New Horizons snaps Pluto's moons Nix and Hydra



New Horizons spacecraft has made history by sending us back images of Pluto and its moons that are the highest resolution humans have ever laid eyes on. While the images of Pluto itself were sharp and clear allowing us to see the surface of the dwarf planet in detail, the images of its moons are not so clear. The shot here is an image of Pluto's moon Nix on the left and Hydra on the right.

The image is an enhanced color image shot by the Ralph instrument aboard New Horizons. Nix has a reddish spot on its surface that has puzzled scientists. The data in the images was taken on July 14 and received on Earth July 18. The observation of Nix was made when New Horizons was about 102,000 miles from the moon.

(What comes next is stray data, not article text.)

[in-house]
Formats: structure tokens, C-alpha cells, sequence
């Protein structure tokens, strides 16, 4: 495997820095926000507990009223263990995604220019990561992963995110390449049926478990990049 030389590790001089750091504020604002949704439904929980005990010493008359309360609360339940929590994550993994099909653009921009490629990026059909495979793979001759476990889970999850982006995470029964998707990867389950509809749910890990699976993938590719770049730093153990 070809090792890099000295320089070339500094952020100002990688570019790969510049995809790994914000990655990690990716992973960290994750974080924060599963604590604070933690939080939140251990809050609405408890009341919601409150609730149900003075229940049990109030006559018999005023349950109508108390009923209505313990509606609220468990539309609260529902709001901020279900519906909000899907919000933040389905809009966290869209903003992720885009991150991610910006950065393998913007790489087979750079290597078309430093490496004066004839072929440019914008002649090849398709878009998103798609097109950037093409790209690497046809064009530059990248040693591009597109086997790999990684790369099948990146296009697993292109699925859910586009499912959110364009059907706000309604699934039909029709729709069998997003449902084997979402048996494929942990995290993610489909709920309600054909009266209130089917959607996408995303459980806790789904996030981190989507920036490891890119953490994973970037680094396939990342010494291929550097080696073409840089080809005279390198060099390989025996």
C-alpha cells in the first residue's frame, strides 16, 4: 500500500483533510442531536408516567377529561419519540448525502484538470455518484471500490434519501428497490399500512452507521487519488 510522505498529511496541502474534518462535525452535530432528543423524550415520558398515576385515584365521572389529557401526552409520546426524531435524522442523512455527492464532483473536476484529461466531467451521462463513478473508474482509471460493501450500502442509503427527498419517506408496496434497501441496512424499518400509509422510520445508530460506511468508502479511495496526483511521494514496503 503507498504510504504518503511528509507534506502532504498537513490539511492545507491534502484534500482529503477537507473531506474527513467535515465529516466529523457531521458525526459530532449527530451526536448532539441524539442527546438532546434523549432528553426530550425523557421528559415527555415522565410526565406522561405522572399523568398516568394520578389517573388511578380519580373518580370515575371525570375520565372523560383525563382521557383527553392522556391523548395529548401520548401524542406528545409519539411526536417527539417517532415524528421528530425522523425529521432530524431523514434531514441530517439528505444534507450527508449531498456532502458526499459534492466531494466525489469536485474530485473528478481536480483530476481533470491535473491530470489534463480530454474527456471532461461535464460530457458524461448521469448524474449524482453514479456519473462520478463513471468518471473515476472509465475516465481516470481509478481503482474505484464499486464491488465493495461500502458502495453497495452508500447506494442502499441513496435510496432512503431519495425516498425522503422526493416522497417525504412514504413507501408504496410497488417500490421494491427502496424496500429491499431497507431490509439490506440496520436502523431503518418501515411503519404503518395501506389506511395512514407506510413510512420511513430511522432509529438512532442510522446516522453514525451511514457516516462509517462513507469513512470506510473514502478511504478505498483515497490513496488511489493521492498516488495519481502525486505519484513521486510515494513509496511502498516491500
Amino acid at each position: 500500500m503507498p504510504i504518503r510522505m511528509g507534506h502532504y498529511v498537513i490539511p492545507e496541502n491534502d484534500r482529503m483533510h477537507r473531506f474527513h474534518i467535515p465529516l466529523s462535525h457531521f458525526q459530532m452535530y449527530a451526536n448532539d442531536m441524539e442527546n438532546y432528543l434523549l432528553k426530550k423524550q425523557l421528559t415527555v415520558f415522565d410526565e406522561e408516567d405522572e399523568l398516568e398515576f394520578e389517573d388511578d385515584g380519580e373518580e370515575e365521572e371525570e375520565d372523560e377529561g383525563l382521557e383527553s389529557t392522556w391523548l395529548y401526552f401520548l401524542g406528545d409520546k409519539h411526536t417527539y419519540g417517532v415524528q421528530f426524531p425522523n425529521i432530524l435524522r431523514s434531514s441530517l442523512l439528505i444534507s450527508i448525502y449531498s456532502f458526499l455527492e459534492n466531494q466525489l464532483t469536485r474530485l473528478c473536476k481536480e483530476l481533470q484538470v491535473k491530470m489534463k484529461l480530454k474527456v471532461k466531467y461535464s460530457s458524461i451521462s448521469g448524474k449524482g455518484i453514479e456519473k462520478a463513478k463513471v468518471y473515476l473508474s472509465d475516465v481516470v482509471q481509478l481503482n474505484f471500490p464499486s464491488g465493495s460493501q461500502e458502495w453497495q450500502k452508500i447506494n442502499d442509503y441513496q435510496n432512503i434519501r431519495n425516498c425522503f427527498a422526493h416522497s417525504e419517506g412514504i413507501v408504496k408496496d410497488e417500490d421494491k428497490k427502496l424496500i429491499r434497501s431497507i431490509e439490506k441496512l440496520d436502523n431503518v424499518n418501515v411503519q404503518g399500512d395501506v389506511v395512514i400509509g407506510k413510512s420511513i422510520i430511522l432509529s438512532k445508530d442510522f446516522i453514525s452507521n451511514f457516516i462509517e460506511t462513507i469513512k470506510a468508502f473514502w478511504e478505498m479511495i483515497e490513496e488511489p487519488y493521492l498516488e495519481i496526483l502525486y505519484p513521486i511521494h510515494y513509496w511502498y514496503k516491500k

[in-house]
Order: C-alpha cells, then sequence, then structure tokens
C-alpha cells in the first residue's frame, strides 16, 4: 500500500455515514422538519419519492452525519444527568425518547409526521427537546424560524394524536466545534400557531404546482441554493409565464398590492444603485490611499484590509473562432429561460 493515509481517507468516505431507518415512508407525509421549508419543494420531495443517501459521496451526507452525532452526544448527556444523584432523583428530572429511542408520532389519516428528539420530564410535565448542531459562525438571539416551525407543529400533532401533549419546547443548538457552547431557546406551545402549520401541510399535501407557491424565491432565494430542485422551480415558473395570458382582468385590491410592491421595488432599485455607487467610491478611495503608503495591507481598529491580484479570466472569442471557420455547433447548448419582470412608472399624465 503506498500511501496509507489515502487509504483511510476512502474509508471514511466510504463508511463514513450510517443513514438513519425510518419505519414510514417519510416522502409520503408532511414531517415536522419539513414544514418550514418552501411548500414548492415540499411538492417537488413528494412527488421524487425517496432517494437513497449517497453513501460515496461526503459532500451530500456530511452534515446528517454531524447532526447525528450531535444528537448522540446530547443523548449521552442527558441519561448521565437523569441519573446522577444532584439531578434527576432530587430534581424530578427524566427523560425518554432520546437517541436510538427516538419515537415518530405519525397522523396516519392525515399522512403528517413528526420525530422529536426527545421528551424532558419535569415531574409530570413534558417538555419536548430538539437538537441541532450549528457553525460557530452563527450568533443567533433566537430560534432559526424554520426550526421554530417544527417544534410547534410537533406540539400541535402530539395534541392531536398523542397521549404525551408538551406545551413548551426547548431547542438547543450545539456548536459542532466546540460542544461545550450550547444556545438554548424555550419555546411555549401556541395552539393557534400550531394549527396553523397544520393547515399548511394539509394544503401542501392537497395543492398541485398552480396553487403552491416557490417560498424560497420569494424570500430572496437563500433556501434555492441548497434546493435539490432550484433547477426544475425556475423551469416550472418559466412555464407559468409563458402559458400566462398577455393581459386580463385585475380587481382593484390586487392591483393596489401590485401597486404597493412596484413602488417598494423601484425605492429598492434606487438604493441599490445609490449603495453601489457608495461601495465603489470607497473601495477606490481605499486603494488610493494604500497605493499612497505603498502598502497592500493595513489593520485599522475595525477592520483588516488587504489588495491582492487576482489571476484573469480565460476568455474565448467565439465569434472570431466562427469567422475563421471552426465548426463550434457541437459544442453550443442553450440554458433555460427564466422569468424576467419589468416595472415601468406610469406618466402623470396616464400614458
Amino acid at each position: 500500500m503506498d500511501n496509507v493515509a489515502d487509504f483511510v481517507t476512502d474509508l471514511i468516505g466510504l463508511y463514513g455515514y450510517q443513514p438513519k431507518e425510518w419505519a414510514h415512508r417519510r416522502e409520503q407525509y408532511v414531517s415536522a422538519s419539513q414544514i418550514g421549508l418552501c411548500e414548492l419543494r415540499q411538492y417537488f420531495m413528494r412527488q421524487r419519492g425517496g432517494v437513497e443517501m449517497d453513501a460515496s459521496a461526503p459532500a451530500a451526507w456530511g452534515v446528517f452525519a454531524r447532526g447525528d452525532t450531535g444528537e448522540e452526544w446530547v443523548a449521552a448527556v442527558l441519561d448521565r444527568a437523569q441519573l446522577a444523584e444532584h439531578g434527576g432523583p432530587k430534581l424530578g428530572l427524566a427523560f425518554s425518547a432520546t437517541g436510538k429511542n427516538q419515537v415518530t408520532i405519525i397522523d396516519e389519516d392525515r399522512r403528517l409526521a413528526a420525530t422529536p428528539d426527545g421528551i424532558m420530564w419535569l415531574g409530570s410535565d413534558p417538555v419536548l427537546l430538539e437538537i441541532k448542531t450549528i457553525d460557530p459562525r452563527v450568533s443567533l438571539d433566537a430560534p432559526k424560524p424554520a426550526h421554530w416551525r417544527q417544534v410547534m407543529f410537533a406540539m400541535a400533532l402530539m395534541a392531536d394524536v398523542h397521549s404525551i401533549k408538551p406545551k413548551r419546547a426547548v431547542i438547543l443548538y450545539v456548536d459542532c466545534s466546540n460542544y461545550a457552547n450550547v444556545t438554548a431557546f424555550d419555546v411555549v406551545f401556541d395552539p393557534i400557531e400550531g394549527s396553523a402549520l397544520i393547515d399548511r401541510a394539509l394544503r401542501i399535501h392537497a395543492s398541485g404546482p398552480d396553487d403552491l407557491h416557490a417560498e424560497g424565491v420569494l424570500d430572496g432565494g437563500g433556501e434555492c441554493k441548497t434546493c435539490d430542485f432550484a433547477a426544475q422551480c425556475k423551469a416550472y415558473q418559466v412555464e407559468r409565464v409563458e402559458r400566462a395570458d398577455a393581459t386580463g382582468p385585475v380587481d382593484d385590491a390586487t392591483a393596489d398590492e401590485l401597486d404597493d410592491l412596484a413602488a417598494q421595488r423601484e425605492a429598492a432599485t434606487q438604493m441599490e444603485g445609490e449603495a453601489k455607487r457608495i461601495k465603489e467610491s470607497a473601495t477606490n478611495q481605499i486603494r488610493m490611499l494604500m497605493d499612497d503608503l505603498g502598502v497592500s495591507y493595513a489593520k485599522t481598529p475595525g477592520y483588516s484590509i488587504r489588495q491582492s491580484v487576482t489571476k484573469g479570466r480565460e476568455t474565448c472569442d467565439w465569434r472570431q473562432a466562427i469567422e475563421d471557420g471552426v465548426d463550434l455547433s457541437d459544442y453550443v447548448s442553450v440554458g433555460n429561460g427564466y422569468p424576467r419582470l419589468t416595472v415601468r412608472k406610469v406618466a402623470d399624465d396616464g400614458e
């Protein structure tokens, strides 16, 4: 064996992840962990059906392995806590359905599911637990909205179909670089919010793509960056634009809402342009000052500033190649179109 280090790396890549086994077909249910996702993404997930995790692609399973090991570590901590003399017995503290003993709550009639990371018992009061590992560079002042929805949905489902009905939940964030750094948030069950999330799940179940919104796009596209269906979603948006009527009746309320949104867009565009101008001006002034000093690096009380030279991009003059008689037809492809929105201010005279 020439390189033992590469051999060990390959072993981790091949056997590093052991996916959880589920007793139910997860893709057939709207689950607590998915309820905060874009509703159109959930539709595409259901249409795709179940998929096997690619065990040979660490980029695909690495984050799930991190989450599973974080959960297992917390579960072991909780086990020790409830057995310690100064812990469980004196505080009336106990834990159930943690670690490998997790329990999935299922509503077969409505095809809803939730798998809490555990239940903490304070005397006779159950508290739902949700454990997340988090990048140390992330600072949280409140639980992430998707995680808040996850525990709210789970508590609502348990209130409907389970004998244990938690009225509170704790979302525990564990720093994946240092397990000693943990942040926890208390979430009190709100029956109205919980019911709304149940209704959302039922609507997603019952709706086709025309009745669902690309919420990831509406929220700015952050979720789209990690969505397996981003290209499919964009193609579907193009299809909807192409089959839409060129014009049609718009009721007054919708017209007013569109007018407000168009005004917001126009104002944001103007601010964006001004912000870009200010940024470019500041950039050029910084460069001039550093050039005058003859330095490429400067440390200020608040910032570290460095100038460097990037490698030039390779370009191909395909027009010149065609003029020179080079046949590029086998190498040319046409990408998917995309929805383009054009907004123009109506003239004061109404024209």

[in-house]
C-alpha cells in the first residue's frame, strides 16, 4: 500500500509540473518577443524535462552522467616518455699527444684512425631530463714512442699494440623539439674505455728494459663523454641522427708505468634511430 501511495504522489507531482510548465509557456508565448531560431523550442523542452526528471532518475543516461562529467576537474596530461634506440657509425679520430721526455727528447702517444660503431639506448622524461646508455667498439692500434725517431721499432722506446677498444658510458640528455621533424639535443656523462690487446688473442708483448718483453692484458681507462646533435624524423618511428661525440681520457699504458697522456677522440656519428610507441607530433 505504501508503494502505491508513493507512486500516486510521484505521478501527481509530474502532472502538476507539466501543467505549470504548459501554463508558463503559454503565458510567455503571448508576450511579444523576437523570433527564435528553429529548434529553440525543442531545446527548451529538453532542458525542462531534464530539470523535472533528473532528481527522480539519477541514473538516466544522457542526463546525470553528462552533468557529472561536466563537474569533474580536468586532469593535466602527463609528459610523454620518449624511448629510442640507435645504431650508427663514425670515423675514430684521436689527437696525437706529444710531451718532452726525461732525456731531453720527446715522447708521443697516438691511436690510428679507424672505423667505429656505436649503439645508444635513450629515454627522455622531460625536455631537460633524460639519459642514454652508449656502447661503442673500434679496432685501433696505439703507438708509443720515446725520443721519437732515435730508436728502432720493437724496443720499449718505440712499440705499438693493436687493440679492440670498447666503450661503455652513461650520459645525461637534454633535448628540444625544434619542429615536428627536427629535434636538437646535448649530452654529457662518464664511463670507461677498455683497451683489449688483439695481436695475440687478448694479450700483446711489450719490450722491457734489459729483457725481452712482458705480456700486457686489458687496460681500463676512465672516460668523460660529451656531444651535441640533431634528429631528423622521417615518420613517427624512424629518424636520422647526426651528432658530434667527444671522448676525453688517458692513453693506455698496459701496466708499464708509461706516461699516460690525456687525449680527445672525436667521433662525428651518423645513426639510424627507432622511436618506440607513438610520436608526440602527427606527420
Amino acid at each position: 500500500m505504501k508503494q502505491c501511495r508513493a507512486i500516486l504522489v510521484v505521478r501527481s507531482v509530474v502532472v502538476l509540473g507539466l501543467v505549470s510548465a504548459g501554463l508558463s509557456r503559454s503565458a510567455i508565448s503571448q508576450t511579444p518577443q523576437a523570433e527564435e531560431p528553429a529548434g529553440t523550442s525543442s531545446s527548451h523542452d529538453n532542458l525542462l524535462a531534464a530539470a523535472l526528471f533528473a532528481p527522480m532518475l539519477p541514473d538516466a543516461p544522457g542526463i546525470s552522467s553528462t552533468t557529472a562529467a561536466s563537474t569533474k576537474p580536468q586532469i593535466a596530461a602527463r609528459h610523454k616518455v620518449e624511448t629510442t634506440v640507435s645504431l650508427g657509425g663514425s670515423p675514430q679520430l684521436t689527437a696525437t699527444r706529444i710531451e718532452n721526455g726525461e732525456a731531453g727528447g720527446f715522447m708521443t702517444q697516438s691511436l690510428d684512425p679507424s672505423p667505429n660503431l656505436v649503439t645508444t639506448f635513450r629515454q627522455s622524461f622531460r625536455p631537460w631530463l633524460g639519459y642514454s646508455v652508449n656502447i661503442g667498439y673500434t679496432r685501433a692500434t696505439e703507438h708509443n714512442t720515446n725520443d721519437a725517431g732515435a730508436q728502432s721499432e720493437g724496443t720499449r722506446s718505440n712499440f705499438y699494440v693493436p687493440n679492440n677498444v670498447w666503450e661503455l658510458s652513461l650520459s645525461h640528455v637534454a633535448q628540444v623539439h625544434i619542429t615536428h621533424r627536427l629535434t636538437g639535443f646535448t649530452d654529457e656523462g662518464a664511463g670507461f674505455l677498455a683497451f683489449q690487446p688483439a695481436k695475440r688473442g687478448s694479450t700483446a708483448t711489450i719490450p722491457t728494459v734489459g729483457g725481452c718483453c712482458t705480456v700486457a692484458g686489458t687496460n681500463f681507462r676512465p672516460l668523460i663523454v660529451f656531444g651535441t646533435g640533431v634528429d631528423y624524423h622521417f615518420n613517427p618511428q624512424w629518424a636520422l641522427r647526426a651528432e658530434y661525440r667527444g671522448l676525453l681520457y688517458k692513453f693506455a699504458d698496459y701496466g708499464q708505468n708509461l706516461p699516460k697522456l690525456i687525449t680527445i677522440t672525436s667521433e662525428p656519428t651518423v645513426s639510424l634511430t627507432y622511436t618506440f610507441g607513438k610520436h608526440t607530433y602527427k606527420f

Nix is 26 miles long and 22 miles wide. The image resolution shows features on the surface of the moon that are about 2 miles across. Hydra is a small and irregularly shaped moon and the right side image was taken using the New Horizons LORRI instrument on July 14 from a distance of about 143,000 miles. Features as small as 0.7 miles are visible on the surface of Hydra in the image taken by New Horizons.

Scientists speculate that the reddish area on Nix is a crater left from an impact with the surface. Hydra appears to have at least two large craters resulting from impacts. These two moons aren't the only imaged by New Horizons, shots of Styx and Kerberos are expected to be transmitted to Earth by mid-October.